Hong Kong asks China for ruling on term length issue Jeannie Shawl at 1:47 PM ET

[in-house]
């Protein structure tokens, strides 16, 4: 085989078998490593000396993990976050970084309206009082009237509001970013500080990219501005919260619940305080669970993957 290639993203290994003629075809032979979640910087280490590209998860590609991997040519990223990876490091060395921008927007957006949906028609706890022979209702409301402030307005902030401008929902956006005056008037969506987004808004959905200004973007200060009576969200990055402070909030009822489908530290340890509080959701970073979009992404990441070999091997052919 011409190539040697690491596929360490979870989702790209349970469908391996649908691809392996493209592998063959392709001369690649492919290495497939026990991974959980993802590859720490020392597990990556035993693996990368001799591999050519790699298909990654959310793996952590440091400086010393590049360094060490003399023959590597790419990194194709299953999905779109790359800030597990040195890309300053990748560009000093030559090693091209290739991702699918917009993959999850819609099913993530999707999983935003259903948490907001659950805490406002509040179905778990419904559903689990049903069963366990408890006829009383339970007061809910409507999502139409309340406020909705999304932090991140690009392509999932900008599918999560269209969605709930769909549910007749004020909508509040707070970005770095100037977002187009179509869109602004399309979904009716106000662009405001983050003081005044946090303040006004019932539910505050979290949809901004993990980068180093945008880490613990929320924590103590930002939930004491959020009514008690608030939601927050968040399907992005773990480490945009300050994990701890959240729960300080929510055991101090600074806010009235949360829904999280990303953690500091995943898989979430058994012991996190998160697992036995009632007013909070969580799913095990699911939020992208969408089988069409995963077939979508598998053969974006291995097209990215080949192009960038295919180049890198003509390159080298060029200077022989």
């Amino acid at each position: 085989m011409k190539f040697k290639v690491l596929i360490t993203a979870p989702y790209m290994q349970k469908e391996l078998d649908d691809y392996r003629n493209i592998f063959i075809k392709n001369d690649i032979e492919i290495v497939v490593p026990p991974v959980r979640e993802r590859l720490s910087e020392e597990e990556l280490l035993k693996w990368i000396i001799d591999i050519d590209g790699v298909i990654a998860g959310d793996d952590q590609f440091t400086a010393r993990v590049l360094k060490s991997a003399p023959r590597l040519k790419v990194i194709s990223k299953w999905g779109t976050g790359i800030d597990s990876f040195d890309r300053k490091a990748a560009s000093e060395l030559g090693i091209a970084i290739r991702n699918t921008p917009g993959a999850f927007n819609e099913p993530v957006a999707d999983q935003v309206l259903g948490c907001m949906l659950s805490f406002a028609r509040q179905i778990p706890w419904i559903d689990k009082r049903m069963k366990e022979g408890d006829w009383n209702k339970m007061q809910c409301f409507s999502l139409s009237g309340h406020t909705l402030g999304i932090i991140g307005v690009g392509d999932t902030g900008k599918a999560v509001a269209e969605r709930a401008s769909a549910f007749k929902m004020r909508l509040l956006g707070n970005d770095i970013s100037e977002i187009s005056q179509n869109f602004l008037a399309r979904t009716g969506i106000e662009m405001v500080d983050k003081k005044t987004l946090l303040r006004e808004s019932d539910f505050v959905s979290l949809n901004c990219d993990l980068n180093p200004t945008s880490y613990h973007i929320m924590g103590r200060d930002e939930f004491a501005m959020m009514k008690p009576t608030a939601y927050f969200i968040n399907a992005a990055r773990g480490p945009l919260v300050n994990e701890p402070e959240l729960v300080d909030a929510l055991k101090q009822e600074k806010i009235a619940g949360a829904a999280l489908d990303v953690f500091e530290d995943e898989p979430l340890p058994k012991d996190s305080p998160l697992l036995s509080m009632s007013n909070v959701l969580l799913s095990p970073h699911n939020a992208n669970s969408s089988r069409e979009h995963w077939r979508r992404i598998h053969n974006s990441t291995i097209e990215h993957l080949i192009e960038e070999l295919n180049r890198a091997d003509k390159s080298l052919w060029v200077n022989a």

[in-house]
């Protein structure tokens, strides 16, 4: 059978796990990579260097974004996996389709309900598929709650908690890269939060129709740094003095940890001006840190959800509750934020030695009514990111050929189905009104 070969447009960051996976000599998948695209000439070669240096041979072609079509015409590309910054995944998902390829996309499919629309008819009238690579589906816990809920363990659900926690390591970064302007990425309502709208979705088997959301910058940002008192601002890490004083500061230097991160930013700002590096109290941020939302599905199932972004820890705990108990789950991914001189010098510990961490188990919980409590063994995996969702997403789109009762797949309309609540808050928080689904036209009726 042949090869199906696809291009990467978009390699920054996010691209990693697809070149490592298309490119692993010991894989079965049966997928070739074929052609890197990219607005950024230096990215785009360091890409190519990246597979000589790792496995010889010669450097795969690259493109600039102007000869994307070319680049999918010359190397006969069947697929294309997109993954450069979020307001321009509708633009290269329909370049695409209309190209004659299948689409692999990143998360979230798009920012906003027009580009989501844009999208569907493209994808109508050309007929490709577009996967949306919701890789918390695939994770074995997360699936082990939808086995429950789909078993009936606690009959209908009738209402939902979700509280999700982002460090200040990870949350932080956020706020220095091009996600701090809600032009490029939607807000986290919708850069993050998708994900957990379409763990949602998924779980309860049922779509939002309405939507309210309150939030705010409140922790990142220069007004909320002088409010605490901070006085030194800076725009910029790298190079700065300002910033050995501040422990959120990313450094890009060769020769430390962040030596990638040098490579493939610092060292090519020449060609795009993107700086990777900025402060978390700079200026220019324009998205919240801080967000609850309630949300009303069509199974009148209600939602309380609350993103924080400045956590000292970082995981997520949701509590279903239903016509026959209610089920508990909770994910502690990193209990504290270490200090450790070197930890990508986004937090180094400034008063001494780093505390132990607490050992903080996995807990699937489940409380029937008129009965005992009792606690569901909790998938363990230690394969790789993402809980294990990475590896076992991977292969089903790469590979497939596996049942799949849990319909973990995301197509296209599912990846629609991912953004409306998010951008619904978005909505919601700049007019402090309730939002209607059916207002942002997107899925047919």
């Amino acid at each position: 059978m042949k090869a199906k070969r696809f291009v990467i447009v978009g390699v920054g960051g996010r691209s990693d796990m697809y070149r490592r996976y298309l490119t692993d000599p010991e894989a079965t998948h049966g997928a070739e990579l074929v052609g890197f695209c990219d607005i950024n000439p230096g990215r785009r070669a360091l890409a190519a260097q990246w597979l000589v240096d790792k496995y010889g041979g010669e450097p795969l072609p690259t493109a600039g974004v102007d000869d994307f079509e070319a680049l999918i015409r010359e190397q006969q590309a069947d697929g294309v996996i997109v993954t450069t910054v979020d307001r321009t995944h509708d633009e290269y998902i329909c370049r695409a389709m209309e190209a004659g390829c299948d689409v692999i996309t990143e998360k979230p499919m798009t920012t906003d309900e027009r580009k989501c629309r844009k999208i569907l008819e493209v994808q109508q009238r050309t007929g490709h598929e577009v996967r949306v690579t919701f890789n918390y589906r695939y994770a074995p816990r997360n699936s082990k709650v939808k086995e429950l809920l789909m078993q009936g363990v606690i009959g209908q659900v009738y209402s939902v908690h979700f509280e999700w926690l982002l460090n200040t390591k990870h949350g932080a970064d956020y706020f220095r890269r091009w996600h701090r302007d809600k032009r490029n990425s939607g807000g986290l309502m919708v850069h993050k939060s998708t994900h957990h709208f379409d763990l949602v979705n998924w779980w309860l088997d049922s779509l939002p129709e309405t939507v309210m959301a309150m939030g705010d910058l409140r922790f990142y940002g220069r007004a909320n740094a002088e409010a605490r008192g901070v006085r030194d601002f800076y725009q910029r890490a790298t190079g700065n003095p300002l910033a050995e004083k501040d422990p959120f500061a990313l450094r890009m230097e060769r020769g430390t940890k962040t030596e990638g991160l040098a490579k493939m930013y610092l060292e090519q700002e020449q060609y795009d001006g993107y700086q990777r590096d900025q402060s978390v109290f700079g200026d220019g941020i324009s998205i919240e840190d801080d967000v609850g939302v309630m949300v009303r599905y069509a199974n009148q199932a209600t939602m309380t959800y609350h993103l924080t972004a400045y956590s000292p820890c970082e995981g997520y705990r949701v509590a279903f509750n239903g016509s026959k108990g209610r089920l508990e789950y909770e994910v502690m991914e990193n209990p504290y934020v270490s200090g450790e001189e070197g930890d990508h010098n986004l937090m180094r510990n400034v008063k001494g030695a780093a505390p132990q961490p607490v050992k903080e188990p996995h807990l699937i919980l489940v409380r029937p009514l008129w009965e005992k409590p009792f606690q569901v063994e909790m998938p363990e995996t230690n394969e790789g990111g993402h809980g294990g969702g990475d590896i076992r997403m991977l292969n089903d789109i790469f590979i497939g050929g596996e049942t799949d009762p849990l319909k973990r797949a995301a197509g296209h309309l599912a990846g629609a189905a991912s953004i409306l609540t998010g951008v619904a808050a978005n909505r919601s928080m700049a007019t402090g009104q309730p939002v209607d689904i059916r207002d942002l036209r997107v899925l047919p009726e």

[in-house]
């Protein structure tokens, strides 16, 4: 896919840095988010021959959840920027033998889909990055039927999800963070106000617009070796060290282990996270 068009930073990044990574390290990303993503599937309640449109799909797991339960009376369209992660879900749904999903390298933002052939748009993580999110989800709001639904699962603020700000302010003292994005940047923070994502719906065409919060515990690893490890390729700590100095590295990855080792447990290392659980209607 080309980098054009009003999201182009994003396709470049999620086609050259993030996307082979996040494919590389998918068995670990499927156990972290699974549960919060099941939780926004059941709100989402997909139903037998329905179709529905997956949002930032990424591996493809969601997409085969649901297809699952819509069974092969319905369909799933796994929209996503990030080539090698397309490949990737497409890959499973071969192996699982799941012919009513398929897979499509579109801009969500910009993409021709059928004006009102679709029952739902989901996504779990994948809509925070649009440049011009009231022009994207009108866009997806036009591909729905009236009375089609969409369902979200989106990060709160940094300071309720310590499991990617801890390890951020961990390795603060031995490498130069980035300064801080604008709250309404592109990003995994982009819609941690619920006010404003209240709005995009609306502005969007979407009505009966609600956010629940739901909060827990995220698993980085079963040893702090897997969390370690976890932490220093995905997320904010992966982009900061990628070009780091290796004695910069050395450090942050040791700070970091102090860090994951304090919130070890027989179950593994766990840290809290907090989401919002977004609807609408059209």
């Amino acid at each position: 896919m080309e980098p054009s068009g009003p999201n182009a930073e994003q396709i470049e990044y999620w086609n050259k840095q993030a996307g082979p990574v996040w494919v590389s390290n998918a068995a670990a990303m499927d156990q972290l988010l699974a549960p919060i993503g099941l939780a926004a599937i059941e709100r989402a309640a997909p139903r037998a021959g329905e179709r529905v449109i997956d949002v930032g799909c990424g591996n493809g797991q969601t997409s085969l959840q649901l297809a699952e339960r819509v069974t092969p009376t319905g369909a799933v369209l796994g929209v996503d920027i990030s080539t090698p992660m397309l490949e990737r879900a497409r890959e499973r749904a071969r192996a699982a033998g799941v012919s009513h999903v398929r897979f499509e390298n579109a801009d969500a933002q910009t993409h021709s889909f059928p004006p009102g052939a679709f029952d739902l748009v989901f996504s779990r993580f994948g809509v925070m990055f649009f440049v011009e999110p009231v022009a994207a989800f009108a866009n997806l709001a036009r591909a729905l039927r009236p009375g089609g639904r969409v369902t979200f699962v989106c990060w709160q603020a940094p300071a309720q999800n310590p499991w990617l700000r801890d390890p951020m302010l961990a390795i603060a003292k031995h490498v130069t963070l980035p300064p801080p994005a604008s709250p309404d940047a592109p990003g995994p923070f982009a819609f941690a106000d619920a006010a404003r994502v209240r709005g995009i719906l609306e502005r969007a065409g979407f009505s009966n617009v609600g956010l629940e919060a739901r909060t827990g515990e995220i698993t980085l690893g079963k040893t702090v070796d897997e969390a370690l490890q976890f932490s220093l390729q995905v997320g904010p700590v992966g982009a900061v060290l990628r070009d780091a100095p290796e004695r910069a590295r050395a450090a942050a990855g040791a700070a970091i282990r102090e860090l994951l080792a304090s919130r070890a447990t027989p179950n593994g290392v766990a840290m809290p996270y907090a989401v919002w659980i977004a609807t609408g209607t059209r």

[JURIST] Hong Kong's Acting Chief Executive Donald Tsang [official bio; BBC profile] said Wednesday that it is "accurate and necessary" to ask China's National People's Congress [backgrounder, in English] to interpret Hong Kong's Basic Law [text] in order to settle a constitutional dispute over the term length of Hong Kong's next chief executive. After Tung Chee-hwa resigned as chief executive [JURIST report] last month, Beijing decided that the winner of July's election will only serve two years, the remainder of Tung's term. The Basic Law, Hong Kong's constitution, stipulates that the standard term of office for chief executive is five years. Tsang is expected to win the election and it is suspected that the shortened term is meant to provide Beijing the opportunity to test Tsang's loyalties. Members of Hong Kong's Democratic Party are saying that asking Beijing to reinterpret the Basic Law "will seriously damage Hong Kong's rule of law." Unsurprisingly, legal experts from mainland China take the opposite view, saying that "Interpretations by the NPC is a new part of... Hong Kong's legal system" and that the request does not constitute interference with the city's affairs. Watch recorded video (dubbed in English) of Tsang's press conference on the decision to ask for a NPC interpretation [transcript excerpt in English; Chinese statement]. Reuters has more.
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